29 June 2011

Welfare for the Well-Off, or What About the Undeserving Rich?

There is an ample amount of hypocrisy at large in our current budget politics. In this recent essay at The Washington Monthly, political scientist Suzanne Mettler lays out some of the worst - huge tax expenditures directed at welfare recipients in the upper reaches of the U.S. income/wealth distribution defended by Republicans who vigorously decry virtually any government relief aimed at the poor or working classes.
"The clarion call of the conservative approach to governance that has dominated American politics for much of the past thirty years has been the demand to rein in the welfare state. Although few provisions have suffered outright termination, average benefit rates for several traditional and longstanding policies—such as welfare, unemployment insurance, Pell grants, and food stamps—have deteriorated in real terms, and in some cases the scope of coverage has atrophied. As deficit hawks continually remind us, costs have grown for the “entitlement” programs—Social Security, Medicare, and Medicaid— owing to inflation-protected benefits, soaring health care costs, and the sheer numbers of Americans aging into eligibility. Generally ignored, however, have been the rapidly escalating costs of tax expenditures for social welfare purposes—the sine qua non of our submerged state.
Known in informal parlance as “tax breaks” or “tax loopholes,” these policies permit households to pay less in taxes if they are involved in some kind of activity or belong to a class that policymakers deem worthy of public support. From the time Ronald Reagan took office in 1981 until 2010, the number of such tax subsidies had increased by 86 percent, from 81 to 151. As of 2011, the federal government annually doles out more than $1 trillion in these tax expenditures.
Understandably, to many people tax breaks may seem substantively different from traditional social benefits. The latter are funded by tax revenues collected from the public and delivered through checks or services to particular citizens, whereas tax breaks function by allowing recipients themselves simply to keep more money, reducing the amount that they would otherwise owe. Traditional social programs also require the development of a bureaucracy to determine eligibility and deliver benefits, whereas the tax expenditures do not. For these reasons, many libertarians and conservatives object to the term “tax expenditures.” While conceding that tax loopholes constitute government intervention in the market, such thinkers equate closing them with raising taxes, unless the changes are offset by lower rates.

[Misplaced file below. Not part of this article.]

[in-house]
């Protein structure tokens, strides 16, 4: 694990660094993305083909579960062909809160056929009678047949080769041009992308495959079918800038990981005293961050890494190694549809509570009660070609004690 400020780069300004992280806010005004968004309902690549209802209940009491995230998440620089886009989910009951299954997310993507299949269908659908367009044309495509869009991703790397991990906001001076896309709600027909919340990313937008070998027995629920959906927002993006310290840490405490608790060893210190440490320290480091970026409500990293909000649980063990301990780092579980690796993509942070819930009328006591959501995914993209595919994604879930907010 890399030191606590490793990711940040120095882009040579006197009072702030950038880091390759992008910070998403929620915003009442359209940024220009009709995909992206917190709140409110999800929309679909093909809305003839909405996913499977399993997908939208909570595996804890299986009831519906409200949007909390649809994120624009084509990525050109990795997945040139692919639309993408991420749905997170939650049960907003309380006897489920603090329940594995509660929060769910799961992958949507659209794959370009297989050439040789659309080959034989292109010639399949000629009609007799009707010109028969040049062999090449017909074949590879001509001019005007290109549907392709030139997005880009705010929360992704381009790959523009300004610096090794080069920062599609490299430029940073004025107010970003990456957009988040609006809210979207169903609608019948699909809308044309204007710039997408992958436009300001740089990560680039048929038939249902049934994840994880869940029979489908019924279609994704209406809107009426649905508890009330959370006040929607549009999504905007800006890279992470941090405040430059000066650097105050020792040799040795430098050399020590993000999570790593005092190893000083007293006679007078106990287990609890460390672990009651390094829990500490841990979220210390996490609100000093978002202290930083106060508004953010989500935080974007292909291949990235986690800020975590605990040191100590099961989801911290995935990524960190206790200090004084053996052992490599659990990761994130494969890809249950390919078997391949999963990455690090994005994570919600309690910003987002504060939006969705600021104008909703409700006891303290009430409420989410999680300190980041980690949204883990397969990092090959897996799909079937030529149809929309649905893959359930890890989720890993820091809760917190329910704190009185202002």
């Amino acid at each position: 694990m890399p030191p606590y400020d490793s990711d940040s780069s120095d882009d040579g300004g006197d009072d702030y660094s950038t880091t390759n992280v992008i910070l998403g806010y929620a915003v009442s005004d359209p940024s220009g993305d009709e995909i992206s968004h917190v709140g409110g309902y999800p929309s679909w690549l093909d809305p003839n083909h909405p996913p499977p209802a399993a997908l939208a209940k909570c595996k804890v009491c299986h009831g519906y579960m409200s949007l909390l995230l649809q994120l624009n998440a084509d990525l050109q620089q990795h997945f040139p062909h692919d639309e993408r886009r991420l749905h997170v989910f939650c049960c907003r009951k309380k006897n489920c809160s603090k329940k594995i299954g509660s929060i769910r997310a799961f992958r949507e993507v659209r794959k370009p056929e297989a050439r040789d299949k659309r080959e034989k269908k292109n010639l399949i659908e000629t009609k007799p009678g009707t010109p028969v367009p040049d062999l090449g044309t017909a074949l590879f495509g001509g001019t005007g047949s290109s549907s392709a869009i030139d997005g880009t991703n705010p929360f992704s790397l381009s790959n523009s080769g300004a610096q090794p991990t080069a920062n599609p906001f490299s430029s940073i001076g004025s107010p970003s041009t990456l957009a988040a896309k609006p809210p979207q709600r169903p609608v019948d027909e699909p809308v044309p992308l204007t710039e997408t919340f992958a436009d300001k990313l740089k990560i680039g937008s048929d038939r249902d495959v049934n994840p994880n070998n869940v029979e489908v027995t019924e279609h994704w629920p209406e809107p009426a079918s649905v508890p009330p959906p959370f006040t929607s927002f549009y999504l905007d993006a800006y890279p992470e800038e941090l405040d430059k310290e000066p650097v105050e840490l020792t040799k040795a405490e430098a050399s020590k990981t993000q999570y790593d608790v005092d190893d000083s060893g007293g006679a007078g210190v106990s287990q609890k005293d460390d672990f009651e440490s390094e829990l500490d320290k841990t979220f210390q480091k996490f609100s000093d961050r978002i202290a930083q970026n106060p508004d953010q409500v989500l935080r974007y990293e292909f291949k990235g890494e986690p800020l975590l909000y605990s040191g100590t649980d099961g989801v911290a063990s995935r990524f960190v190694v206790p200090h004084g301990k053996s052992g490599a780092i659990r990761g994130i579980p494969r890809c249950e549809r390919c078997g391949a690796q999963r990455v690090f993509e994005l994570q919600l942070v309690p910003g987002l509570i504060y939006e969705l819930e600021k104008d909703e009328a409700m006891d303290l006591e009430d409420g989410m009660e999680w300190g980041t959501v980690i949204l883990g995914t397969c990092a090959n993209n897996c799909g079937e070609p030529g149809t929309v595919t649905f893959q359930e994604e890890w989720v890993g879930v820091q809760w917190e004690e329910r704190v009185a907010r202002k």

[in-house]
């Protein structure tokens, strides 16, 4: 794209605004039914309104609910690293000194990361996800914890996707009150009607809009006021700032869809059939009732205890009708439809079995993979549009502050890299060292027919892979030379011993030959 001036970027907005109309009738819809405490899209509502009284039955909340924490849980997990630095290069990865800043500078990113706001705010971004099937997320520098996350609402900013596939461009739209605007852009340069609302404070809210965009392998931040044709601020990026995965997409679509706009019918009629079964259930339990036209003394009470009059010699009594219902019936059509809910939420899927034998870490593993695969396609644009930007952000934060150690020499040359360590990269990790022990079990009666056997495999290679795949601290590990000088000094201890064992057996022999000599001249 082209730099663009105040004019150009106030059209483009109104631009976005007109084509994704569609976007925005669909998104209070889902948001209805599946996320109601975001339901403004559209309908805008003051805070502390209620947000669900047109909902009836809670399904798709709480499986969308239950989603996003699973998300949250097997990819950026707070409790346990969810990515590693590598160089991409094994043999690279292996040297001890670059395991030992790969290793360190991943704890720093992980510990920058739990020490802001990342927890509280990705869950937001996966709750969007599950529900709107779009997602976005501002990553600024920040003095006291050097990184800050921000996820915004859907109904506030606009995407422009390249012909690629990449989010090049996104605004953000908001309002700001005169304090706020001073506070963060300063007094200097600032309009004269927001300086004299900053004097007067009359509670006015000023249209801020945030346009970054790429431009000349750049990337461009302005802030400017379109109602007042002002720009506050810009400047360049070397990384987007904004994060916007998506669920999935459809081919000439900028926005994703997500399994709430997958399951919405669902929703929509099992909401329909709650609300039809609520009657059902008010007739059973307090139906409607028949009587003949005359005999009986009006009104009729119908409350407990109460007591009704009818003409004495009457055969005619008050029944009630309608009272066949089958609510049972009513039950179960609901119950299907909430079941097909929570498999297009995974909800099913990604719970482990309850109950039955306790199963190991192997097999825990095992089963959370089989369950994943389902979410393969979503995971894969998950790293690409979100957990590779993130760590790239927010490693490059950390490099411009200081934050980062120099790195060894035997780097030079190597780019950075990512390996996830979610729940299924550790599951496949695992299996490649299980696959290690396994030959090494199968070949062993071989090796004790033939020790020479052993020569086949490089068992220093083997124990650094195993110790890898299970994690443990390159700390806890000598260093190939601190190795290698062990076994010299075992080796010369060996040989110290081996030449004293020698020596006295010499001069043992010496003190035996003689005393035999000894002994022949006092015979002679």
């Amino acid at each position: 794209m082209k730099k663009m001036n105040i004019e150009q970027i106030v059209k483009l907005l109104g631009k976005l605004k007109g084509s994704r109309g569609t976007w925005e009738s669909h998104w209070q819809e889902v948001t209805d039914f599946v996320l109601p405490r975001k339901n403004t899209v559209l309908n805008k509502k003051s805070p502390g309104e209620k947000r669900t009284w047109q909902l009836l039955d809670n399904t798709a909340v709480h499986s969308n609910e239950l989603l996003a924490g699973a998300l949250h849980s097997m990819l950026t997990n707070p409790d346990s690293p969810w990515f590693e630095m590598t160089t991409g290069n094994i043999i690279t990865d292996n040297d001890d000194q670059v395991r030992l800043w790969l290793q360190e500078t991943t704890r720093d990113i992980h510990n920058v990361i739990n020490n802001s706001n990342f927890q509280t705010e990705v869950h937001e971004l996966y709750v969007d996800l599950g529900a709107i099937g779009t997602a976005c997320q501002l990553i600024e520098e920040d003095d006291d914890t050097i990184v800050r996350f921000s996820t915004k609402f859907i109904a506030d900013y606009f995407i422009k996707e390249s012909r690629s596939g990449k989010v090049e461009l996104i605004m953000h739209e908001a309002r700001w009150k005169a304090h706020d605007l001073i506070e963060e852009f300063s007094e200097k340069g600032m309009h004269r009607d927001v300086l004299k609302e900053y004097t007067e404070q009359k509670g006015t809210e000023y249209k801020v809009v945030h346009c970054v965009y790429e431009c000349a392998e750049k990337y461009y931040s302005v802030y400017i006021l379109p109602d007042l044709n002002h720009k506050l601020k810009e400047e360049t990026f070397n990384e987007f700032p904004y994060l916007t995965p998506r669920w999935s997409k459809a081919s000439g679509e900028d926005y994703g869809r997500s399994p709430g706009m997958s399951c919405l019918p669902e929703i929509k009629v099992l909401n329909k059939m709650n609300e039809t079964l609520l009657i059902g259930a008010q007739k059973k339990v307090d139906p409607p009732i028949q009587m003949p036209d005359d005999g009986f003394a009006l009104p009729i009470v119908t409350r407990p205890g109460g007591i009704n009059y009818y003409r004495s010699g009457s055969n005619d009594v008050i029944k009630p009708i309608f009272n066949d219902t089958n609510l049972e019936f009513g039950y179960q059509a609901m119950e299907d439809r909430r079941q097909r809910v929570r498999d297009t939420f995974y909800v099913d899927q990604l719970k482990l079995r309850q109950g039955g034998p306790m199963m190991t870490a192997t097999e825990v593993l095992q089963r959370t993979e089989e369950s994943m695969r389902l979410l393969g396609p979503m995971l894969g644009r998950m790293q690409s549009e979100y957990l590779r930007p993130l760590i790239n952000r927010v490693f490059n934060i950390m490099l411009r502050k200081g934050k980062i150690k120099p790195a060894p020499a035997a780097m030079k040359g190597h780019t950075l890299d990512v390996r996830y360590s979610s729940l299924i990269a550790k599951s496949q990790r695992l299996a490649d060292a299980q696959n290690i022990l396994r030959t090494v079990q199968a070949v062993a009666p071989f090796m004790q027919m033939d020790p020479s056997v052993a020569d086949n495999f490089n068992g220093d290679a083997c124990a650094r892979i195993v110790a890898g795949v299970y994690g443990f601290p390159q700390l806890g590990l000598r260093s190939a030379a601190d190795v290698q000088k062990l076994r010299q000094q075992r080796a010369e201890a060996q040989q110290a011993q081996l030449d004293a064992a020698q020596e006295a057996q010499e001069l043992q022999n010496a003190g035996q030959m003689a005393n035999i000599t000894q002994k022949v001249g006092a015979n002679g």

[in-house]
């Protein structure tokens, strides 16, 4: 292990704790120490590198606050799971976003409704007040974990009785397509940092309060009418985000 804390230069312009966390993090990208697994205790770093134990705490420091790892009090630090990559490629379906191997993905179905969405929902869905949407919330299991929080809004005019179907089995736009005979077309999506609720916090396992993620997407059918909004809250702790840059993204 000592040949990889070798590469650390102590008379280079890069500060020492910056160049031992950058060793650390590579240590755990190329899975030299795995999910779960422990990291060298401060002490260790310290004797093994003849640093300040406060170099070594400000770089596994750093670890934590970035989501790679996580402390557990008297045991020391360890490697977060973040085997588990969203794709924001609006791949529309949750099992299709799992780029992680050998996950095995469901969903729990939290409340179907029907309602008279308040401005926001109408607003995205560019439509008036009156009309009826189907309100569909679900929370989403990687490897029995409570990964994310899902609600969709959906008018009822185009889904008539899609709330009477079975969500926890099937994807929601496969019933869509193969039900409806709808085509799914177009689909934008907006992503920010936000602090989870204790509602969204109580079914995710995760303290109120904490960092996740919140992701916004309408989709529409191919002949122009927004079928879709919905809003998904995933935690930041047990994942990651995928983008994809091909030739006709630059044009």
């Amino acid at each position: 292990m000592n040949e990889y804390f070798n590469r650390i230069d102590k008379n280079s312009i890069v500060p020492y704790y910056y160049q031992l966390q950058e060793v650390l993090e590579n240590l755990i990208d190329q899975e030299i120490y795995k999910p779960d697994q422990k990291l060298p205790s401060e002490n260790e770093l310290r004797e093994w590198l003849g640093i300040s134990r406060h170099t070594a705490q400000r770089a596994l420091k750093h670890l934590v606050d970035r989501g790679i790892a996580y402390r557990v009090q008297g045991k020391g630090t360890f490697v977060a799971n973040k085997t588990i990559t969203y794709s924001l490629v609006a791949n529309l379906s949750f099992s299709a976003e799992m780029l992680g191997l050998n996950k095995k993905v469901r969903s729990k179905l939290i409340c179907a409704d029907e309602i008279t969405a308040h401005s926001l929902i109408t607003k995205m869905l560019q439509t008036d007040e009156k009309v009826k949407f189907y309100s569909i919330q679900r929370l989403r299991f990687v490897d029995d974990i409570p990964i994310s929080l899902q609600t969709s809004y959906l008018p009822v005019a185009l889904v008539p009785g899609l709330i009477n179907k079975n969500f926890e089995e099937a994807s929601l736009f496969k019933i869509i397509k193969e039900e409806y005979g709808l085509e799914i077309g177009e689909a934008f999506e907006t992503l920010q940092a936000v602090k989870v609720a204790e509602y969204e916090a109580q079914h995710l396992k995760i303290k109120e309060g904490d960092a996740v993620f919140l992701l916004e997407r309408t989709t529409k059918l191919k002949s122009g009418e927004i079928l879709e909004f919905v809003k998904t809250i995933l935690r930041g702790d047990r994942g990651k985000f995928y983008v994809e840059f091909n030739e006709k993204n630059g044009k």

As a matter of budgeting, however, there is no difference between a tax break and a social program: both have to be paid for, either by raising tax rates or by adding to the deficit. Eugene Steuerle, a tax economist and political appointee in the Reagan administration, said of the distinction between tax expenditures and direct social spending, “One looks like smaller government; one looks like bigger government. In fact, they both do exactly the same thing.”
As the chart above (lifted from Mettler's paper) makes clear, the foregone taxes dwarf expenditures on programs for the poor. Where is the right wing outrage at this sort of redistribution to the undeserving rich?

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Blogger Public Squalor said...

I think those Republicans would argue that any tax break is a good tax break since that money belongs to those people with money and not the government.

It's all BS of course but its a narrative that fits nicely within their bizarro, black & white world-view. And since it serves the interests of their wealthy patrons, it also makes perfect political sense.

The aspect of all of this that drives me nuts is that quite a few people without money who directly suffer from government policies that drive wealth polarization - hold the same attitudes toward taxation as the wealthy. Why do the poor fight the rich man's class war?

How do we change that? How do we cultivate a civic sense of public entitlement?

~ peace

02 July, 2011 09:43  

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